The Scottish Government really need to be stepping up a gear when it comes to the mental health of our children and young people the Royal College of Psychiatrists in Scotland, said today.
Latest statistics from Public Health Scotland revealed over the period October to December, seven out of 10 (70.3%) of children and young people were seen by CAMHS within 18 weeks – down from 78.6% in the previous quarter, and below the 73.1% recorded in the last three months of 2020.
The Scottish Government’s own target states that 90% of children and young people should start treatment within 18 weeks of being referred to CAMHS for help.
But figures for the last quarter of 2021 showed that in NHS Dumfries and Galloway fewer than half (47.4%) were seen within 18 weeks.
This compares to the 95.2% who were seen within the target time in NHS Grampian.
Of the 10,452 patients who were waiting for a CAMHS appointment as of December 31, just over half (54%) had been on the list for 18 weeks or less.
A fifth (19.8%) of patients had been waiting 19 to 35 weeks, with 11.2% waiting for 36 to 52 weeks, as well as the 15% waiting 53 weeks or more.
A total of 4,544 children and young people started treatment with CAMHS in the last three months of 2021 – an increase of 19.8% on the previous quarter and 11.1% higher than the total from October to December 2020.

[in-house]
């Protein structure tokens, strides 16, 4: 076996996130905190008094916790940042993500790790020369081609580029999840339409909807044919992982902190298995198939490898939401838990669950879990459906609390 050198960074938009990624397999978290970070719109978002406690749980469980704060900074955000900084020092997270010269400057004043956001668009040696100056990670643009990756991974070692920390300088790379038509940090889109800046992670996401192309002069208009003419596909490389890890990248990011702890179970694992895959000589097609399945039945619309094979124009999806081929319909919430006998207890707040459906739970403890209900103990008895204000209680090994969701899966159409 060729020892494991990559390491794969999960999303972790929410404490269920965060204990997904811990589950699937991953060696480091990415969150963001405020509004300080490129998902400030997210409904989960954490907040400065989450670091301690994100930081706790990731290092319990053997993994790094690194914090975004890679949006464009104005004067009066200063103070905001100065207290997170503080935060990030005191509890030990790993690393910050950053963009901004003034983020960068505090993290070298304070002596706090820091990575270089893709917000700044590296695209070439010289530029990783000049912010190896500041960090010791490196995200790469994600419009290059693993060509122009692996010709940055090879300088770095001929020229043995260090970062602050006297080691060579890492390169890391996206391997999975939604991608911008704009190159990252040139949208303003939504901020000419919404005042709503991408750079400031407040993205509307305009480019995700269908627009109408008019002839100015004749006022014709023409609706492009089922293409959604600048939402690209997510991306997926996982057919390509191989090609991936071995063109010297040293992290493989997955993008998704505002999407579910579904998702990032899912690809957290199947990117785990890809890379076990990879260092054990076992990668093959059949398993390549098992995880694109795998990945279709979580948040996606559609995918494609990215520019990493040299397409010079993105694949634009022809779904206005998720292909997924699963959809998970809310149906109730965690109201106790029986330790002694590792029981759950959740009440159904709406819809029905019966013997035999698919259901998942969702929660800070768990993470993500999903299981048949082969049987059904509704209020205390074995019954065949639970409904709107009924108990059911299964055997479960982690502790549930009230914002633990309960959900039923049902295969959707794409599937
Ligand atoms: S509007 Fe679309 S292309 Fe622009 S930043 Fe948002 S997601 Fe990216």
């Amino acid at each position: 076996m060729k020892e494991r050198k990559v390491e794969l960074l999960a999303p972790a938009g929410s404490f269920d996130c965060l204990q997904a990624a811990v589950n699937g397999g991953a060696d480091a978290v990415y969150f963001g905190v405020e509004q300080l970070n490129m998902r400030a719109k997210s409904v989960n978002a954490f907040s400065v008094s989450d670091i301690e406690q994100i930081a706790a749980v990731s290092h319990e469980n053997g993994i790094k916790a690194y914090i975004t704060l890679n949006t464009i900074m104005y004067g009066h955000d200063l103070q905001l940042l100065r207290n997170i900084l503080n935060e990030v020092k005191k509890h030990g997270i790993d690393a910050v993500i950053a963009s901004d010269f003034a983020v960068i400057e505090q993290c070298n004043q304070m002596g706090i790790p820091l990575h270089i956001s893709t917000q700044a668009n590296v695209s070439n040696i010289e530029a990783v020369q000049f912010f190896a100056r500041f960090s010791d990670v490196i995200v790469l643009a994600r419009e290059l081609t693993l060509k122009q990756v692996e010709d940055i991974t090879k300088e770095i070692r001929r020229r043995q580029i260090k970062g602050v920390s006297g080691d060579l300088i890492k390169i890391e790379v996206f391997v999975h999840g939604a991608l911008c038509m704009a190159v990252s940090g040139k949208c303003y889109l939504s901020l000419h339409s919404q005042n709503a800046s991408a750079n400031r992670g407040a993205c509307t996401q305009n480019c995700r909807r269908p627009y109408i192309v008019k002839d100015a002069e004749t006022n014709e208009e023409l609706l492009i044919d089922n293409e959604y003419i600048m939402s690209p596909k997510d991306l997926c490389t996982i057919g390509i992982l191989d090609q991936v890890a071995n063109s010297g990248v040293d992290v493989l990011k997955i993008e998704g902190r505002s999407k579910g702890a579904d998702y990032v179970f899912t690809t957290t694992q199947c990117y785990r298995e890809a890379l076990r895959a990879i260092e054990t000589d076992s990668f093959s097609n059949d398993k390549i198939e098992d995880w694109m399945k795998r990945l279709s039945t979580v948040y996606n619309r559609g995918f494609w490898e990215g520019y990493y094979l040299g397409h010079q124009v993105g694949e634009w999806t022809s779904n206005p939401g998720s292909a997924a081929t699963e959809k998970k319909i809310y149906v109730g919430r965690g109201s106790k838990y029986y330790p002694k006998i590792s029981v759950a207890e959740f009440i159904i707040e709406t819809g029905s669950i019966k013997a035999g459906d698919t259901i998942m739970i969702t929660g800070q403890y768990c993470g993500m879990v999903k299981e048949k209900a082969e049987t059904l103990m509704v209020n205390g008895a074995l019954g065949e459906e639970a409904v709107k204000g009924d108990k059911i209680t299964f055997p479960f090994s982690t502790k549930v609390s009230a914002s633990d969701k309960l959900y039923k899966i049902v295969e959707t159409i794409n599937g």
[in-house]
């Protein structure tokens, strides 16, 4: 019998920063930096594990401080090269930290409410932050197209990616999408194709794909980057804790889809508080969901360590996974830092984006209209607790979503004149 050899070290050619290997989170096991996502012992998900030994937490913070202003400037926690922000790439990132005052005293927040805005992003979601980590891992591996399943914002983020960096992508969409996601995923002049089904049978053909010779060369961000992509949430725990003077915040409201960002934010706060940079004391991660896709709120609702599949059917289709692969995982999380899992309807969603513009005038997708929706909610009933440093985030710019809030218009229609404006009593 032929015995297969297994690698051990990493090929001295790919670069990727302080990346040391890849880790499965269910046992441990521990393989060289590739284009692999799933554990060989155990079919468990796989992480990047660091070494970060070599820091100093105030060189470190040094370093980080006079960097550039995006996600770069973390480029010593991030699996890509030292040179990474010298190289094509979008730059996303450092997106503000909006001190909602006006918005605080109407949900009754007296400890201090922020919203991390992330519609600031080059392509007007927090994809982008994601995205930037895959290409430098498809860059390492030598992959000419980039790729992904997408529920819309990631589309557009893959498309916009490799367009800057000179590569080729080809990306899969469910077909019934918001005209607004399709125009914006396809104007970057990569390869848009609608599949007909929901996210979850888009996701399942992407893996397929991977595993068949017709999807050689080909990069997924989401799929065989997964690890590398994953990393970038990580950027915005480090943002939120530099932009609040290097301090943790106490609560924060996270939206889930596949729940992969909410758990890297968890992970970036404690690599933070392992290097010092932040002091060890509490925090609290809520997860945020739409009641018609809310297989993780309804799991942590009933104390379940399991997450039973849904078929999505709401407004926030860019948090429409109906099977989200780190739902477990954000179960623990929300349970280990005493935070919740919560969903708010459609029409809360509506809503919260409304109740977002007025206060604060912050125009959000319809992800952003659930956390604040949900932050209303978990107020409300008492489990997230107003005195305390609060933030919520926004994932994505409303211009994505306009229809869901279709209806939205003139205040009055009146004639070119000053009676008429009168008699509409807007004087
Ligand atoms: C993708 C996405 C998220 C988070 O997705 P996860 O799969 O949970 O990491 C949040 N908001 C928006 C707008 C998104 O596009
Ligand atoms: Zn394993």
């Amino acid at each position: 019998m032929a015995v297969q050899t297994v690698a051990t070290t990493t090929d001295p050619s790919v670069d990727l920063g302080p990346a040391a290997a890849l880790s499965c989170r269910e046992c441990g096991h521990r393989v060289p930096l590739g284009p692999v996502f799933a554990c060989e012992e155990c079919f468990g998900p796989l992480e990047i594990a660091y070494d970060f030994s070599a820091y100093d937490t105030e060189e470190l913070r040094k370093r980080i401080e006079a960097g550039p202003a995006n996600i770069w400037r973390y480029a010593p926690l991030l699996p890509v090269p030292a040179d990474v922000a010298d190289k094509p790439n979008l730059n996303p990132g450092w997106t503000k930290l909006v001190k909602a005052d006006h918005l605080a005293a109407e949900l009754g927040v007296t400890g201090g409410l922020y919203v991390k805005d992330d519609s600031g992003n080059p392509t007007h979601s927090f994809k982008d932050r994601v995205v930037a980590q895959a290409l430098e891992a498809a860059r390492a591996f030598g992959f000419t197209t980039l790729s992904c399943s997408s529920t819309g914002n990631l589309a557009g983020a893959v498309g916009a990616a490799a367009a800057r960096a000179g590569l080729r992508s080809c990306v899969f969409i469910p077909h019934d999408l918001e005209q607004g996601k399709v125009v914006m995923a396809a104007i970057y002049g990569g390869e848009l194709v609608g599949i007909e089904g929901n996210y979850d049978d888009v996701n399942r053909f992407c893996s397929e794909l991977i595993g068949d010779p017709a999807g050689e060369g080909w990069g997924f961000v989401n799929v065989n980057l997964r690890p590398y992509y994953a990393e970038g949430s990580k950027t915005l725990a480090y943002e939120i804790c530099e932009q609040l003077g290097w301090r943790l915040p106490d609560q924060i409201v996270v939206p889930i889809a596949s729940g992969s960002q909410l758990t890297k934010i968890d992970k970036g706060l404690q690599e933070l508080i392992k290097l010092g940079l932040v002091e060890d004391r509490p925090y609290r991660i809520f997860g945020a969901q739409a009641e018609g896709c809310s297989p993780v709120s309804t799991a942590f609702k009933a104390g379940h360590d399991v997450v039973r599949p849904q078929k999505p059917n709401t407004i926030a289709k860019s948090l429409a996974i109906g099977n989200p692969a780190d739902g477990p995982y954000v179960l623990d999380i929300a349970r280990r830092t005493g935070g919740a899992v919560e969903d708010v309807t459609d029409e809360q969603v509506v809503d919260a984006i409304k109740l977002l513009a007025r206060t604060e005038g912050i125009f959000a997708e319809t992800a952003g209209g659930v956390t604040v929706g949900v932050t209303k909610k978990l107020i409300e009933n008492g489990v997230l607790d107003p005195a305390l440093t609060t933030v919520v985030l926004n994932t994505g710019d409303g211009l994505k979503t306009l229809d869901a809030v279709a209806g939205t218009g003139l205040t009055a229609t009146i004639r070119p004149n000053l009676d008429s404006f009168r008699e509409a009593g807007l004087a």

The figures also showed a 27% increase in the number of children and young people being referred for help – with the total increasing from 7,882 in the third quarter of 2021 to 10,021 in the last three months of the year.
Dr Helen Smith, chairwoman of the CAMHS Faculty at RCPsych in Scotland, said: “With waiting times on the rise again, the Scottish Government really need to be stepping up a gear when it comes to the mental health of our children and young people.
“CAMHS desperately need more staff to be able to deliver specialist care and there also needs to be much greater co-ordination between services to ensure every young person gets the right support they need at the right time. Early intervention is necessary to prevent a generation of young people suffering with mental health difficulties.
“Our young people need help with their mental health more than ever and we need a proper explanation as to how targets will be met for the future.
“While we welcomed the efforts to invest into CAMHS through the Mental Health and Renewal Fund, this cannot be the end of this investment.
“The Scottish Government must pull out all the stops and outline how they will meet their own target by 2026.”